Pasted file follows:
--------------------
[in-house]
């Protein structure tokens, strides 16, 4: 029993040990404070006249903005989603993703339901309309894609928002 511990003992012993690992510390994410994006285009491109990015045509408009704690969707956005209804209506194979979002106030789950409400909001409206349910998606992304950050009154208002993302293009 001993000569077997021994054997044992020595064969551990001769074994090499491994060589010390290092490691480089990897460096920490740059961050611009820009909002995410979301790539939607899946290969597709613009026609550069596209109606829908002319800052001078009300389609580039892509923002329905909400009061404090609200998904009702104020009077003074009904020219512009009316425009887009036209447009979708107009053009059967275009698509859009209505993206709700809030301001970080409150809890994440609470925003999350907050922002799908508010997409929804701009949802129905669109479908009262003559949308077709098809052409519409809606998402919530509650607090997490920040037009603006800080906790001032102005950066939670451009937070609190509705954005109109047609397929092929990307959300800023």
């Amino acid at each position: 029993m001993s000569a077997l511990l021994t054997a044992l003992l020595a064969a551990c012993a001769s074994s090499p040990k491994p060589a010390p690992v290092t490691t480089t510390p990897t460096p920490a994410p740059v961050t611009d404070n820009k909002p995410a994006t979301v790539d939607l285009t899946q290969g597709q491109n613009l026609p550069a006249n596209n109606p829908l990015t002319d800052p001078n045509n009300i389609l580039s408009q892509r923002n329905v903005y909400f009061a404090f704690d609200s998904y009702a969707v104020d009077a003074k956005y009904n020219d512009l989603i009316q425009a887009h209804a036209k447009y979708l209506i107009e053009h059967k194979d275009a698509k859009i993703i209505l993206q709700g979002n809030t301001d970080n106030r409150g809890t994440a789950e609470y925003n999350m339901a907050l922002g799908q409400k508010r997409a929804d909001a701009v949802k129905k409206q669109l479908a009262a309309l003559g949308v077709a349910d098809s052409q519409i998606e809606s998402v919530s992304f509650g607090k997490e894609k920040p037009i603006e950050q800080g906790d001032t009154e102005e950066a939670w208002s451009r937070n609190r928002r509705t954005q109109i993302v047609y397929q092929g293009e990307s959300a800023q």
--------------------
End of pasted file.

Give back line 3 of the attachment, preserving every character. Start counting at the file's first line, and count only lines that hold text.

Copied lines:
């Amino acid at each position: 029993m001993s000569a077997l511990l021994t054997a044992l003992l020595a064969a551990c012993a001769s074994s090499p040990k491994p060589a010390p690992v290092t490691t480089t510390p990897t460096p920490a994410p740059v961050t611009d404070n820009k909002p995410a994006t979301v790539d939607l285009t899946q290969g597709q491109n613009l026609p550069a006249n596209n109606p829908l990015t002319d800052p001078n045509n009300i389609l580039s408009q892509r923002n329905v903005y909400f009061a404090f704690d609200s998904y009702a969707v104020d009077a003074k956005y009904n020219d512009l989603i009316q425009a887009h209804a036209k447009y979708l209506i107009e053009h059967k194979d275009a698509k859009i993703i209505l993206q709700g979002n809030t301001d970080n106030r409150g809890t994440a789950e609470y925003n999350m339901a907050l922002g799908q409400k508010r997409a929804d909001a701009v949802k129905k409206q669109l479908a009262a309309l003559g949308v077709a349910d098809s052409q519409i998606e809606s998402v919530s992304f509650g607090k997490e894609k920040p037009i603006e950050q800080g906790d001032t009154e102005e950066a939670w208002s451009r937070n609190r928002r509705t954005q109109i993302v047609y397929q092929g293009e990307s959300a800023q």